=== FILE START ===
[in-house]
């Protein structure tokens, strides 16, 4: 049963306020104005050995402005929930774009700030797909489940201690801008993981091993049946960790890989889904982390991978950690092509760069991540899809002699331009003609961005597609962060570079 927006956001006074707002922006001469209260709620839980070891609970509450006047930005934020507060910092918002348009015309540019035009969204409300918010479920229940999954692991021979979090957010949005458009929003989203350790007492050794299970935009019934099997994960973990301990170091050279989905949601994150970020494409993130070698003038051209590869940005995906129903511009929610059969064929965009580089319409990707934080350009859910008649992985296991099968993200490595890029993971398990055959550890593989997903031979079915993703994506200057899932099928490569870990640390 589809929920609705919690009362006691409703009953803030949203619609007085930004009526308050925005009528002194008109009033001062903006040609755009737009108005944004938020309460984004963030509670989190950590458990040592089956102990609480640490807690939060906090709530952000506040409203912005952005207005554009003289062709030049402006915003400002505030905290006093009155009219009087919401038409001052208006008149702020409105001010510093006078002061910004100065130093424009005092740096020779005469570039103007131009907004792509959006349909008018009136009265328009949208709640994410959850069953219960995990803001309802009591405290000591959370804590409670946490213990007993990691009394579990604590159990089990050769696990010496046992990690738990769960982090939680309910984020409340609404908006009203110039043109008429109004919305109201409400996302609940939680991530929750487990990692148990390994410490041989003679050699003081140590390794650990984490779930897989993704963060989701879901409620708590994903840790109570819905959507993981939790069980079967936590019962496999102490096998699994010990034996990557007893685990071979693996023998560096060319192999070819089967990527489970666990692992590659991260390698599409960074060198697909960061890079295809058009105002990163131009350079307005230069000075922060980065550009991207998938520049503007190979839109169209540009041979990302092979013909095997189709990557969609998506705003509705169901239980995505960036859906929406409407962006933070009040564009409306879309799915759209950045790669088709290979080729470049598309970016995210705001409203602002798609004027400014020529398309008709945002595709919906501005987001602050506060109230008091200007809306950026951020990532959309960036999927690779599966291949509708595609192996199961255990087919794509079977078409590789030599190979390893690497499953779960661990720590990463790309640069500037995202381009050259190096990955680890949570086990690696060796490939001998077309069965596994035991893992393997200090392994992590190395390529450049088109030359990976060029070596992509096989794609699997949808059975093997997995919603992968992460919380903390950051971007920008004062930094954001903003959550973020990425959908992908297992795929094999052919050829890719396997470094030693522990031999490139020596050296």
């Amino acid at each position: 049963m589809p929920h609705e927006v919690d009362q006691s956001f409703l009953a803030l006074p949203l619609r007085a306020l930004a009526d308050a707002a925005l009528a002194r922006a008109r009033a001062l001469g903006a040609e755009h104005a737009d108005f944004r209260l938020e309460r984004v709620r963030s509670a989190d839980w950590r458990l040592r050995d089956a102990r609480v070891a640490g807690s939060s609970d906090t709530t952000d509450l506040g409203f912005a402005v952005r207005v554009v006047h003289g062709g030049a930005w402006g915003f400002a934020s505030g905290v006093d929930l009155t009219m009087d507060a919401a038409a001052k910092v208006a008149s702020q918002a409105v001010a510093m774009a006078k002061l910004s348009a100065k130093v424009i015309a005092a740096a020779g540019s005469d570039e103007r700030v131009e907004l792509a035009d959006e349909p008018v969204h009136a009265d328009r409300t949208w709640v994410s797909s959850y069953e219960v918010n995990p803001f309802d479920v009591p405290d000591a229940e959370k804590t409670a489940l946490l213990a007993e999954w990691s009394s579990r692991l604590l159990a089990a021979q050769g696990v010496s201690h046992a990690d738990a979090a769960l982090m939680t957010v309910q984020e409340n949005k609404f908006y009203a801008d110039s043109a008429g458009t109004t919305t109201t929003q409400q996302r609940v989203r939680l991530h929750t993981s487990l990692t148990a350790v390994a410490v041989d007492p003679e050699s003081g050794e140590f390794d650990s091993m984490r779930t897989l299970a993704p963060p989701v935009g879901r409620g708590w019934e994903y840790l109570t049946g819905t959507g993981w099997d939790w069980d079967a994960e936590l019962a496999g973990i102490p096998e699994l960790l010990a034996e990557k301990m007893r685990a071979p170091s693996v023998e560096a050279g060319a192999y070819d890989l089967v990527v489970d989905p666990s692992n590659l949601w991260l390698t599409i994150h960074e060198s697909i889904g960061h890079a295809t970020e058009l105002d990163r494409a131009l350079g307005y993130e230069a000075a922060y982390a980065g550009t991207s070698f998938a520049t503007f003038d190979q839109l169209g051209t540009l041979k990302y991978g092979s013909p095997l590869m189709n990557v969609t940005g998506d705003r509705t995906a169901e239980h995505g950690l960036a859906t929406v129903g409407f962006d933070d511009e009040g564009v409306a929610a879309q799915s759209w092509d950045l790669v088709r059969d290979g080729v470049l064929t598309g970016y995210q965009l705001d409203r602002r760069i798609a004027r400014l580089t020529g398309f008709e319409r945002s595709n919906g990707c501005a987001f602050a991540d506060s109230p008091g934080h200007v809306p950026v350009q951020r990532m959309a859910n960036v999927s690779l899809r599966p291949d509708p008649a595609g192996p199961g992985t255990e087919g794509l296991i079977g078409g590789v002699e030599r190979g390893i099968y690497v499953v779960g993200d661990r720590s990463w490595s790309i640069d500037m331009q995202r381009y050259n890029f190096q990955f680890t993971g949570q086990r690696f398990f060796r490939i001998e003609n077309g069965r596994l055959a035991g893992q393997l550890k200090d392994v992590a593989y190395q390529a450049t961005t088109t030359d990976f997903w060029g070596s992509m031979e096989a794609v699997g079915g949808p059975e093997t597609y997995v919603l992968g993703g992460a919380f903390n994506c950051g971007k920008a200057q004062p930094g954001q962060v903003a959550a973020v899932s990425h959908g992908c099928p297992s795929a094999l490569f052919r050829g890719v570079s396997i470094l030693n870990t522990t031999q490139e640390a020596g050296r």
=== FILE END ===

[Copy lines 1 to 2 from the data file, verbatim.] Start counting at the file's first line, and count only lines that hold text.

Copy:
[in-house]
């Protein structure tokens, strides 16, 4: 049963306020104005050995402005929930774009700030797909489940201690801008993981091993049946960790890989889904982390991978950690092509760069991540899809002699331009003609961005597609962060570079 927006956001006074707002922006001469209260709620839980070891609970509450006047930005934020507060910092918002348009015309540019035009969204409300918010479920229940999954692991021979979090957010949005458009929003989203350790007492050794299970935009019934099997994960973990301990170091050279989905949601994150970020494409993130070698003038051209590869940005995906129903511009929610059969064929965009580089319409990707934080350009859910008649992985296991099968993200490595890029993971398990055959550890593989997903031979079915993703994506200057899932099928490569870990640390 589809929920609705919690009362006691409703009953803030949203619609007085930004009526308050925005009528002194008109009033001062903006040609755009737009108005944004938020309460984004963030509670989190950590458990040592089956102990609480640490807690939060906090709530952000506040409203912005952005207005554009003289062709030049402006915003400002505030905290006093009155009219009087919401038409001052208006008149702020409105001010510093006078002061910004100065130093424009005092740096020779005469570039103007131009907004792509959006349909008018009136009265328009949208709640994410959850069953219960995990803001309802009591405290000591959370804590409670946490213990007993990691009394579990604590159990089990050769696990010496046992990690738990769960982090939680309910984020409340609404908006009203110039043109008429109004919305109201409400996302609940939680991530929750487990990692148990390994410490041989003679050699003081140590390794650990984490779930897989993704963060989701879901409620708590994903840790109570819905959507993981939790069980079967936590019962496999102490096998699994010990034996990557007893685990071979693996023998560096060319192999070819089967990527489970666990692992590659991260390698599409960074060198697909960061890079295809058009105002990163131009350079307005230069000075922060980065550009991207998938520049503007190979839109169209540009041979990302092979013909095997189709990557969609998506705003509705169901239980995505960036859906929406409407962006933070009040564009409306879309799915759209950045790669088709290979080729470049598309970016995210705001409203602002798609004027400014020529398309008709945002595709919906501005987001602050506060109230008091200007809306950026951020990532959309960036999927690779599966291949509708595609192996199961255990087919794509079977078409590789030599190979390893690497499953779960661990720590990463790309640069500037995202381009050259190096990955680890949570086990690696060796490939001998077309069965596994035991893992393997200090392994992590190395390529450049088109030359990976060029070596992509096989794609699997949808059975093997997995919603992968992460919380903390950051971007920008004062930094954001903003959550973020990425959908992908297992795929094999052919050829890719396997470094030693522990031999490139020596050296």